The manufacturing sector: Finding its feet in the connected world

Category
Progress Services

Author
Prabhu Jha

The manufacturing industry, despite being one of the oldest sectors, has been slower than some of the other verticals to automate. Unlike industries such as Banking, Finance and Insurance, IT-ITES, and even the government, the manufacturing sector, particularly, the small and medium organizations, have been hesitant to embrace the state-of-the-art and harness the power of IT to achieve business benefits.

SMEs in the manufacturing sector have typically had the attitude of ‘if it ain’t broke, don’t fix it’ and slow in the automation of their processes and the shop floor.

As the world goes Digital however, and disruptive technologies such as the Internet-of-Things, Robotics, Artificial Intelligence, Social, Cloud, Mobile, Video, E-commerce and Analytics completely transform the landscape, manufacturing companies are being compelled to align with these trends in order to survive and provide unmatched experiences to their customers.

The challenges they are facing moreover, such as rapidly shortening product lifecycles, the need to lower manufacturing costs through sustained innovation and improving the effectiveness of their sales, marketing and customer-focused initiatives, are further spurring them to take the technology route. Automate or perish is expected to become the key driver for manufacturing organizations going forward.

For several organizations today, it is also about modernizing their existing software applications. Many manufacturing companies are using legacy software, such as platforms from Progress, which needs to be upgraded to the newer, more cutting-edge versions & smart manufacturing solutions.

Staying with old software is preventing manufacturing firms from growing rapidly and staying productive in an environment where new age web and mobile technologies rule. Legacy software, which is not optimized for the emerging tech landscape, impairs system performance, is costly to maintain, requires people skills, which are hard to find, is slow due to older architecture and prevents organizations to bring products to market quickly and efficiently.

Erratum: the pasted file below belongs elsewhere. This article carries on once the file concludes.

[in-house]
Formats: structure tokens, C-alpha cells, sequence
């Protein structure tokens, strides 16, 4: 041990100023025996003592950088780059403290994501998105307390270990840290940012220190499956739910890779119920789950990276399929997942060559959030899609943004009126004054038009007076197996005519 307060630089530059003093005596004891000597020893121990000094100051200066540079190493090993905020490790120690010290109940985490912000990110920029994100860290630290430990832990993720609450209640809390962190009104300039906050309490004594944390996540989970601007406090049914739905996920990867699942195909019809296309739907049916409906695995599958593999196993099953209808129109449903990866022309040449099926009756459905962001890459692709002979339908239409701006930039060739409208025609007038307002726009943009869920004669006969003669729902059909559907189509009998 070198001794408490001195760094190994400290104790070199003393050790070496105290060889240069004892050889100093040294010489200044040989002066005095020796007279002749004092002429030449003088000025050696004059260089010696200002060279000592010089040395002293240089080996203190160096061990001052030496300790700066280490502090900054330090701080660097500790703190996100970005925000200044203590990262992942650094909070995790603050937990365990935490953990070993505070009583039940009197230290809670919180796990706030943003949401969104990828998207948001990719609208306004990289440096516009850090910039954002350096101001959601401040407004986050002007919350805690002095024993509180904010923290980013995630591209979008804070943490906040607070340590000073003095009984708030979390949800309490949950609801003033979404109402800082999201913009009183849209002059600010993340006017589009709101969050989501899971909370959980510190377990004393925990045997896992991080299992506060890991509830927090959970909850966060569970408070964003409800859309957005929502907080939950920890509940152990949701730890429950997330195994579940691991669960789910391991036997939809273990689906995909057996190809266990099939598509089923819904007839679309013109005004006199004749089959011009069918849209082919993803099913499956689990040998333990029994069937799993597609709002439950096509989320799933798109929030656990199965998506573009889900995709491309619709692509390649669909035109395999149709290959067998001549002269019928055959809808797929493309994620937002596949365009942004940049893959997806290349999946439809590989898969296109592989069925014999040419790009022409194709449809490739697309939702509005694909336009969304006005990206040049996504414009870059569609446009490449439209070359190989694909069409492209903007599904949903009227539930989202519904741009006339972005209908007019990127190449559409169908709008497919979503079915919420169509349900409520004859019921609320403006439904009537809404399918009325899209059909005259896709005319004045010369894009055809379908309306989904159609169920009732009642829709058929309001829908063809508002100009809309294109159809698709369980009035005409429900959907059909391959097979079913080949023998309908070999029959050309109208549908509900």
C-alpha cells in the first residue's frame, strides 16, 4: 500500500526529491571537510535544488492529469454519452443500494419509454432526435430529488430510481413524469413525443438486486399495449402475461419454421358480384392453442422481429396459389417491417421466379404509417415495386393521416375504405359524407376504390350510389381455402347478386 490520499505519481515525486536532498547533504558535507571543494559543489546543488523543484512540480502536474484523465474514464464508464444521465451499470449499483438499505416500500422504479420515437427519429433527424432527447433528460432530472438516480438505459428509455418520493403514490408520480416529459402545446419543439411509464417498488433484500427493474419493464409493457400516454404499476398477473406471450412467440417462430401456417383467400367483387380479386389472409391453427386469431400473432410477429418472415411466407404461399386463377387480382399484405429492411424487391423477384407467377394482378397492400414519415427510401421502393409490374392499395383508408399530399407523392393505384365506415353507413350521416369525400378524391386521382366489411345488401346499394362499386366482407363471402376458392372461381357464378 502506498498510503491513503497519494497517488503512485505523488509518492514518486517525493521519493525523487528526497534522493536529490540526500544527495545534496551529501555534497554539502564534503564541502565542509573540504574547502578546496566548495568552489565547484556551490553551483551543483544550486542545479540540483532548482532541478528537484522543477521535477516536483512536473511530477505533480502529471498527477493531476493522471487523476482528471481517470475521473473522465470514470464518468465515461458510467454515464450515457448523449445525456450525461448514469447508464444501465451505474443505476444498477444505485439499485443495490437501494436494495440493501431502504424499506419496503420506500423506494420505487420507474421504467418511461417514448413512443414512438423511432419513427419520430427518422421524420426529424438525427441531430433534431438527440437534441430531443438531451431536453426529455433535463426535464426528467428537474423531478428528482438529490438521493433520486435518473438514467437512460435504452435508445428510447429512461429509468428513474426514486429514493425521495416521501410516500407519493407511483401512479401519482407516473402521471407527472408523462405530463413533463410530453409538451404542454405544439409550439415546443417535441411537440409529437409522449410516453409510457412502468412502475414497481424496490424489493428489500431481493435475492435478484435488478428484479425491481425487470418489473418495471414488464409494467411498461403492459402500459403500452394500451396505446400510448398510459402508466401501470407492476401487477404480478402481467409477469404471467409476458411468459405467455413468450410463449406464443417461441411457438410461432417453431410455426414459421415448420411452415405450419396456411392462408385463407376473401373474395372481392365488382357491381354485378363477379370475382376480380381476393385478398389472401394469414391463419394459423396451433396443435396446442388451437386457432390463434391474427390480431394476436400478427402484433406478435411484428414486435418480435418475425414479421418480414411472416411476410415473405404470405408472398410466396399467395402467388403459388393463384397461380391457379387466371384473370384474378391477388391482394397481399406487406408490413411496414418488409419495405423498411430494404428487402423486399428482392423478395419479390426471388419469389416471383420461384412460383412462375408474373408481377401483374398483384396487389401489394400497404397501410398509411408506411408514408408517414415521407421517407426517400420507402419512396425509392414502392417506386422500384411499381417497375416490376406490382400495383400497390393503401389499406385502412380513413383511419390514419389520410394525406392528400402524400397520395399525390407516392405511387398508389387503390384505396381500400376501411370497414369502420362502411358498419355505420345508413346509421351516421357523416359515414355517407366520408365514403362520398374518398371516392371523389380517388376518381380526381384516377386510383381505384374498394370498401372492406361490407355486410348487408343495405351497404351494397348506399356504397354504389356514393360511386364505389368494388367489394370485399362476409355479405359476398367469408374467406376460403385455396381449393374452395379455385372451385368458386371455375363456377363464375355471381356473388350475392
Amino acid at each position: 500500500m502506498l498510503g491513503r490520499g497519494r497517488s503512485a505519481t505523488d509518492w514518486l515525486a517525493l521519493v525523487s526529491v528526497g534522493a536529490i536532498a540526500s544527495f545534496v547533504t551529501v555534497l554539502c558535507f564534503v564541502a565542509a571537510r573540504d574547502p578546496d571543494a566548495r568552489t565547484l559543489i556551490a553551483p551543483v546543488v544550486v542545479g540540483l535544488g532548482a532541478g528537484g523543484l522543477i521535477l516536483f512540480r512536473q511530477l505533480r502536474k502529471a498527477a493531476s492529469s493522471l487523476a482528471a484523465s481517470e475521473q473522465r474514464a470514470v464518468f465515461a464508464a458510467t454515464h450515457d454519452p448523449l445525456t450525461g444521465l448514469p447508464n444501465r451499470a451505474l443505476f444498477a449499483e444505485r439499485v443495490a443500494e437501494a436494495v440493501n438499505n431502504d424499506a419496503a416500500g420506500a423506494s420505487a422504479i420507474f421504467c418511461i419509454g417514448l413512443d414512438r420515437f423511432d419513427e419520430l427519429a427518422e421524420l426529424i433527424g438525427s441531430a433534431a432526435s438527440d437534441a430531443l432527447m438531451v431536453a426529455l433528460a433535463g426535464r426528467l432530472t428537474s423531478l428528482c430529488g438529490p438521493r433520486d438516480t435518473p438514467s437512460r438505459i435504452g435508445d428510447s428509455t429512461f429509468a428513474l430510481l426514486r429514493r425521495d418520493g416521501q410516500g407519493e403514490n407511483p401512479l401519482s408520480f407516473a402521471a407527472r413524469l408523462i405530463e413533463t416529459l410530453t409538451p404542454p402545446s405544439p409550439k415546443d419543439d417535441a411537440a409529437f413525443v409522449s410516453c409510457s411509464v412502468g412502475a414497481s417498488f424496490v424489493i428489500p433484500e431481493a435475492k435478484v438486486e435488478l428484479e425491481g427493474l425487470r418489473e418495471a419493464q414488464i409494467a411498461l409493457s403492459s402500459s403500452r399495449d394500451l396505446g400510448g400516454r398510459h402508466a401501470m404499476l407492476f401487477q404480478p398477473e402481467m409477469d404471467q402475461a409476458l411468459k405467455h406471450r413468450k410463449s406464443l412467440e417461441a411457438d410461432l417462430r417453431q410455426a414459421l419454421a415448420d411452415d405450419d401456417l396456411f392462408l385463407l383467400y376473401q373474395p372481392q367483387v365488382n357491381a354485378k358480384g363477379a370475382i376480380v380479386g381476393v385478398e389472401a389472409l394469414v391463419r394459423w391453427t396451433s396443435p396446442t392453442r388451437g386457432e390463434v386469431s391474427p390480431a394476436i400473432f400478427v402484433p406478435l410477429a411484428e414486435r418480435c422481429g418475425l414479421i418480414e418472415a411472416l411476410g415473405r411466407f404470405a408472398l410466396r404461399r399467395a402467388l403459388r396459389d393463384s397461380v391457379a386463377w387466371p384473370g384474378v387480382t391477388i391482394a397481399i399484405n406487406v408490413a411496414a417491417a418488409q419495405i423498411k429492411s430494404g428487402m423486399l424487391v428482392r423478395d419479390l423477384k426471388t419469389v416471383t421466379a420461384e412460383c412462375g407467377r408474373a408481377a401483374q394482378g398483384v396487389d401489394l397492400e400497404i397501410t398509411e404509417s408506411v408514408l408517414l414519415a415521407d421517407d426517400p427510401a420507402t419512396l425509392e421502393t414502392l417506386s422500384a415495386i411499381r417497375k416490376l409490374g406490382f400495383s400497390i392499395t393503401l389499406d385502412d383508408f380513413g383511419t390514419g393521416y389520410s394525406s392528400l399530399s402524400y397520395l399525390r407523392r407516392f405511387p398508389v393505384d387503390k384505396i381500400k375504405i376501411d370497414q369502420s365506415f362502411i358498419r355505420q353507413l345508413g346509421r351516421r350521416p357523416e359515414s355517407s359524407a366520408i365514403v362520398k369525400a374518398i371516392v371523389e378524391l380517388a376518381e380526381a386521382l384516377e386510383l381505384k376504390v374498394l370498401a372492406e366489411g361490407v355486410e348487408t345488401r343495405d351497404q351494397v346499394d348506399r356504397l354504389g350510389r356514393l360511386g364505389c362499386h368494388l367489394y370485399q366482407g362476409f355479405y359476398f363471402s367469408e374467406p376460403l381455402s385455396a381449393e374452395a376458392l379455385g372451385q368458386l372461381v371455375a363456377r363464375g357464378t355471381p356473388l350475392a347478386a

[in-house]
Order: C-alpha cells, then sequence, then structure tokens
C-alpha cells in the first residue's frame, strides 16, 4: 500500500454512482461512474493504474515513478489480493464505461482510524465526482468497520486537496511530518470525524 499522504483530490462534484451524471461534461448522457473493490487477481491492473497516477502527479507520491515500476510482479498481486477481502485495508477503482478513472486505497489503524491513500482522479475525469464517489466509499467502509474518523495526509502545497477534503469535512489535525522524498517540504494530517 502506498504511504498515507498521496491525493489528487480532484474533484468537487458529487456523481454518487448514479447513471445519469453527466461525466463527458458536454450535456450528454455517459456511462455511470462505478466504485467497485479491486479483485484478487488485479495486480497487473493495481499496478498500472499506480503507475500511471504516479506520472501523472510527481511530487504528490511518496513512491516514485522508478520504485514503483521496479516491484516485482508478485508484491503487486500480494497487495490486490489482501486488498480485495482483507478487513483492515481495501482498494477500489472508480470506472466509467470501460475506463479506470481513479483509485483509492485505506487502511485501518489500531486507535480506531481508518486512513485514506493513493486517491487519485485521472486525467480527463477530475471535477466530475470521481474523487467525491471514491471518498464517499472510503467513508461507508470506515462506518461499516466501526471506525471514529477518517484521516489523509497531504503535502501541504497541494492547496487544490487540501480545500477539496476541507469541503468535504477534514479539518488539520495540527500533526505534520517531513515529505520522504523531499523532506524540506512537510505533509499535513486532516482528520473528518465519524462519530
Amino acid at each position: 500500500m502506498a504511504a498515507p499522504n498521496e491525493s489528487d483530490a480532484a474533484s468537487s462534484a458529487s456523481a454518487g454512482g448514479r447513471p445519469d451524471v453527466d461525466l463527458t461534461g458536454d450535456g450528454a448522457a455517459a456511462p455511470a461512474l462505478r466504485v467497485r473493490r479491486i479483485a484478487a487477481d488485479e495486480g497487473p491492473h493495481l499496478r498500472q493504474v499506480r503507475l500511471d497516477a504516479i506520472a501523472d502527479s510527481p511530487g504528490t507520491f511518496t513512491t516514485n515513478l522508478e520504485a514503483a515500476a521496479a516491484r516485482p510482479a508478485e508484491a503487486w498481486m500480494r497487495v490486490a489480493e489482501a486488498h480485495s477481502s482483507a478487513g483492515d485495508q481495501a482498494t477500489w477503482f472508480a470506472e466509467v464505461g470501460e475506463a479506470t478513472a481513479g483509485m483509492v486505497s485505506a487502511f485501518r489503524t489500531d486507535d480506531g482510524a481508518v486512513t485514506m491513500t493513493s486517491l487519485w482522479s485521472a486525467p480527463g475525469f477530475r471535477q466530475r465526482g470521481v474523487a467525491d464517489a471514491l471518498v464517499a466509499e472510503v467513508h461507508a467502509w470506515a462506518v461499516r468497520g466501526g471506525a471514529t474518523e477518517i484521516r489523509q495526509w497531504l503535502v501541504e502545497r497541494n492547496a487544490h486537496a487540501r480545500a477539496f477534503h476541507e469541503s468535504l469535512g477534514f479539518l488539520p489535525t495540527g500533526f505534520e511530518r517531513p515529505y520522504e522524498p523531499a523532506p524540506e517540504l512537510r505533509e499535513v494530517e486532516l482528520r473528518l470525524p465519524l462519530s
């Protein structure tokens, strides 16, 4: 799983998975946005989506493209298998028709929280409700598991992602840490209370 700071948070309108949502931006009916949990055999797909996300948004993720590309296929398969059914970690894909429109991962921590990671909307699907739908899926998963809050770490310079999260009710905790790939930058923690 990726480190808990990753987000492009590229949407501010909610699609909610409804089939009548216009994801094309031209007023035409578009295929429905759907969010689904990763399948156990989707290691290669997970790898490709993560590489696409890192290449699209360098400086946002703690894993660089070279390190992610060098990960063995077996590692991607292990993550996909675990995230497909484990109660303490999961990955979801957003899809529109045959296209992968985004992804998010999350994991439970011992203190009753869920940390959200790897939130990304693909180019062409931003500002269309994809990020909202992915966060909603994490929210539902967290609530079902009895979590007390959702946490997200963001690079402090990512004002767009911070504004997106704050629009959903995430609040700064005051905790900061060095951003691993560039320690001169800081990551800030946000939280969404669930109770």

These reasons are creating a compelling need for manufacturing companies to standardize, modernize and consolidate their application portfolios. They need to do this in order to future -proof their technology investments, improve their market competitiveness, staunch the loss of revenues resulting from these aging apps and deliver customer delight.

The future for manufacturing companies, in fact, is going to be all about raising the customer experience and differentiating their offerings in a ‘me-too’ marketplace using IT as the lever. In the years ahead, manufacturing companies will need to deviate from the ‘if it ain’t broke, don’t fix it’ and ‘old is gold’ approach, and deploy cutting-edge technologies across the total manufacturing lifecycle, from product design, supply to manufacturing operations. The goal will be to improve their responsiveness to emerging trend and gain an edge in their respective domains.

As they take the technology path, emerging platforms such as the Cloud for instance, are going to become critical. The rapidly proliferating delivery model is offering organizations in the manufacturing sector—including steel, cement, auto and paper industries—to cost-effectively automate their sourcing and procurement, manage the supply chain, IT enable their HR systems and handle employee lifecycle data, and improve their relationship with customers and partners as well as finances.

A growing number of manufacturing companies are now using Cloud-based solutions to handle their leads, events, sales, accounts as well as financial activities (auditing, managing budgets, assets, debtors, etc.) to become more efficient and productive.

All this through a hosted, pay-as-you-go solution that eliminates the need to invest in IT, or spend excessively on upgrading and maintaining existing technology infrastructure.

Virtually, every aspect and dimension of a manufacturing company’s business can now be Cloud-enabled, leading to significant cost cutting for firms.

Analytics is the other big tool that manufacturing companies, both large and small, are using to gain insights on their internal business operations, employees and customers.

Using Analytics and business intelligence software solutions, manufacturing firms are analysing their voluminous production and customer data—which is now coming to them through a growing number of channels including social media—to understand their requirements and in the future predict and proactively cater to their emerging needs.

Many are gaining a deeper understanding of their own operations, their strengths and weakness by analyzing’s their financials, including cash flow and profitability.

Social media is additionally helping manufacturing firms to better connect with their employees, partners and customers and create a human face for their organizations. Platforms such as FB, LinkedIn, Twitter, etc. are being actively harnessed for hiring, eliciting customer feedback on products and services and reaching out to their markets with news about their offerings.

It is becoming apparent now that manufacturing companies will need to evolve in the connected world and move towards factory 2020. This will not only enhance their relevance in the emerging Digital age, it will also prevent their businesses from ‘breaking’ in a competitive environment.

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